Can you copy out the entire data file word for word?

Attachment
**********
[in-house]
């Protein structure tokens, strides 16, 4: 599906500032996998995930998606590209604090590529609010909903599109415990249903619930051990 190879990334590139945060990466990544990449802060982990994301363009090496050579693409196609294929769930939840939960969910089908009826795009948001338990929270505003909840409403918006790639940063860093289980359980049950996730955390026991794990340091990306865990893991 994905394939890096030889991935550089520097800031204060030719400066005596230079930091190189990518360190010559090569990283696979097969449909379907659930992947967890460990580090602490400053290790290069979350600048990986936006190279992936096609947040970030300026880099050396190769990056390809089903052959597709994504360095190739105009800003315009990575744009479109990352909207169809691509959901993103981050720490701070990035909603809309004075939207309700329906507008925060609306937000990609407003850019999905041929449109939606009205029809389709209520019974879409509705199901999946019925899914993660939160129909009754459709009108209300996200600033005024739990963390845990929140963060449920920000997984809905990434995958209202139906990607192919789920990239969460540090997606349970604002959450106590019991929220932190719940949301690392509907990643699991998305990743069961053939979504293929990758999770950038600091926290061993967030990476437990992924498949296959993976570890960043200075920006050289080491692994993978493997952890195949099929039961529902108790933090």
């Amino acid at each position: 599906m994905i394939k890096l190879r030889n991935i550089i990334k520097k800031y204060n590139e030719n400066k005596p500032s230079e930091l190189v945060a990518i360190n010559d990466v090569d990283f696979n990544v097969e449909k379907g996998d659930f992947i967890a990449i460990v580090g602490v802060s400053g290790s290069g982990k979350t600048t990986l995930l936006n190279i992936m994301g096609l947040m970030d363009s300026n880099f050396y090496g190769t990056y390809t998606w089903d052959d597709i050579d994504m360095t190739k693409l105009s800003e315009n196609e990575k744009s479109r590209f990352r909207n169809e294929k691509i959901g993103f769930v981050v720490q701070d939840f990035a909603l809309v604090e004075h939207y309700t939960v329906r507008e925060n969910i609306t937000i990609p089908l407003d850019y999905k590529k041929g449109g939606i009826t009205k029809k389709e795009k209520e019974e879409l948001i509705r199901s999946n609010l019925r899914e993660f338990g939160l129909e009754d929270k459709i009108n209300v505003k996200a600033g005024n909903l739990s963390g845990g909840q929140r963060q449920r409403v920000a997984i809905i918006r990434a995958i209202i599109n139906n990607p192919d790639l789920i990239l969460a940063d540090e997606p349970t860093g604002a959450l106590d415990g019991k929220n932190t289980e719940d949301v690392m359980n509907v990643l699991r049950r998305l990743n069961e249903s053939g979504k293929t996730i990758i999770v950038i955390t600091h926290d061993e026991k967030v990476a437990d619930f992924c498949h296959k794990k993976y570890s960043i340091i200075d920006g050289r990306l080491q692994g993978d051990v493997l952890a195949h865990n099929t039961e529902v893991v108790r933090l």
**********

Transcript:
[in-house]
């Protein structure tokens, strides 16, 4: 599906500032996998995930998606590209604090590529609010909903599109415990249903619930051990 190879990334590139945060990466990544990449802060982990994301363009090496050579693409196609294929769930939840939960969910089908009826795009948001338990929270505003909840409403918006790639940063860093289980359980049950996730955390026991794990340091990306865990893991 994905394939890096030889991935550089520097800031204060030719400066005596230079930091190189990518360190010559090569990283696979097969449909379907659930992947967890460990580090602490400053290790290069979350600048990986936006190279992936096609947040970030300026880099050396190769990056390809089903052959597709994504360095190739105009800003315009990575744009479109990352909207169809691509959901993103981050720490701070990035909603809309004075939207309700329906507008925060609306937000990609407003850019999905041929449109939606009205029809389709209520019974879409509705199901999946019925899914993660939160129909009754459709009108209300996200600033005024739990963390845990929140963060449920920000997984809905990434995958209202139906990607192919789920990239969460540090997606349970604002959450106590019991929220932190719940949301690392509907990643699991998305990743069961053939979504293929990758999770950038600091926290061993967030990476437990992924498949296959993976570890960043200075920006050289080491692994993978493997952890195949099929039961529902108790933090």
């Amino acid at each position: 599906m994905i394939k890096l190879r030889n991935i550089i990334k520097k800031y204060n590139e030719n400066k005596p500032s230079e930091l190189v945060a990518i360190n010559d990466v090569d990283f696979n990544v097969e449909k379907g996998d659930f992947i967890a990449i460990v580090g602490v802060s400053g290790s290069g982990k979350t600048t990986l995930l936006n190279i992936m994301g096609l947040m970030d363009s300026n880099f050396y090496g190769t990056y390809t998606w089903d052959d597709i050579d994504m360095t190739k693409l105009s800003e315009n196609e990575k744009s479109r590209f990352r909207n169809e294929k691509i959901g993103f769930v981050v720490q701070d939840f990035a909603l809309v604090e004075h939207y309700t939960v329906r507008e925060n969910i609306t937000i990609p089908l407003d850019y999905k590529k041929g449109g939606i009826t009205k029809k389709e795009k209520e019974e879409l948001i509705r199901s999946n609010l019925r899914e993660f338990g939160l129909e009754d929270k459709i009108n209300v505003k996200a600033g005024n909903l739990s963390g845990g909840q929140r963060q449920r409403v920000a997984i809905i918006r990434a995958i209202i599109n139906n990607p192919d790639l789920i990239l969460a940063d540090e997606p349970t860093g604002a959450l106590d415990g019991k929220n932190t289980e719940d949301v690392m359980n509907v990643l699991r049950r998305l990743n069961e249903s053939g979504k293929t996730i990758i999770v950038i955390t600091h926290d061993e026991k967030v990476a437990d619930f992924c498949h296959k794990k993976y570890s960043i340091i200075d920006g050289r990306l080491q692994g993978d051990v493997l952890a195949h865990n099929t039961e529902v893991v108790r933090l």